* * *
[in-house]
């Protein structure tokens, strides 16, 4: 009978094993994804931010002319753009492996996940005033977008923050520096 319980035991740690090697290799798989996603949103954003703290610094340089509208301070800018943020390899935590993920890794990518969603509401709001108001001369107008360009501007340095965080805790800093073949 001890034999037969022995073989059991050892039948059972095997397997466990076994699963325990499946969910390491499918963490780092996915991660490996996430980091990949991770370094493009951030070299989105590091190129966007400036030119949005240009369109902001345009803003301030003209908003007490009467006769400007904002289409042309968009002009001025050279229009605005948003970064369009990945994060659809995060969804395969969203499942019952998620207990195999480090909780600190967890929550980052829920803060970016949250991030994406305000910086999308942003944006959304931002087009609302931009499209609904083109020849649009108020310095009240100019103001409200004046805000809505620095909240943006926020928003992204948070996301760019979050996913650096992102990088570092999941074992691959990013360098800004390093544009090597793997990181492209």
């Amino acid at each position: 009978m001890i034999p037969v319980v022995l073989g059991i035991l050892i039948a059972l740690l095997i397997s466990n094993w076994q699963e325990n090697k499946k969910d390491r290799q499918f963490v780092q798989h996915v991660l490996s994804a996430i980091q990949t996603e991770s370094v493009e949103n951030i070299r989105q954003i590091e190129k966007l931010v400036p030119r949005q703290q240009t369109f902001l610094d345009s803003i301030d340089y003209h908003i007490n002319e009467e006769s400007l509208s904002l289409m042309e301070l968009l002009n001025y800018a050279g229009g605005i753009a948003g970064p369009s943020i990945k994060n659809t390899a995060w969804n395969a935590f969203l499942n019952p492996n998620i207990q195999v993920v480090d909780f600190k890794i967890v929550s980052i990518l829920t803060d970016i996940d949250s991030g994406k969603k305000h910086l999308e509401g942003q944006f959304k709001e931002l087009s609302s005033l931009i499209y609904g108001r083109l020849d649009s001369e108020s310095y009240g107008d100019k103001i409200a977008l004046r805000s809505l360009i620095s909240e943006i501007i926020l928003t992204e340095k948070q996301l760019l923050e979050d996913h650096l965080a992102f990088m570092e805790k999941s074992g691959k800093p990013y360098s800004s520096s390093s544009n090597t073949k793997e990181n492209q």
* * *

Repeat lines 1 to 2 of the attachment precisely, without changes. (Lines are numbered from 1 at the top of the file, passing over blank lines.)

[in-house]
């Protein structure tokens, strides 16, 4: 009978094993994804931010002319753009492996996940005033977008923050520096 319980035991740690090697290799798989996603949103954003703290610094340089509208301070800018943020390899935590993920890794990518969603509401709001108001001369107008360009501007340095965080805790800093073949 001890034999037969022995073989059991050892039948059972095997397997466990076994699963325990499946969910390491499918963490780092996915991660490996996430980091990949991770370094493009951030070299989105590091190129966007400036030119949005240009369109902001345009803003301030003209908003007490009467006769400007904002289409042309968009002009001025050279229009605005948003970064369009990945994060659809995060969804395969969203499942019952998620207990195999480090909780600190967890929550980052829920803060970016949250991030994406305000910086999308942003944006959304931002087009609302931009499209609904083109020849649009108020310095009240100019103001409200004046805000809505620095909240943006926020928003992204948070996301760019979050996913650096992102990088570092999941074992691959990013360098800004390093544009090597793997990181492209």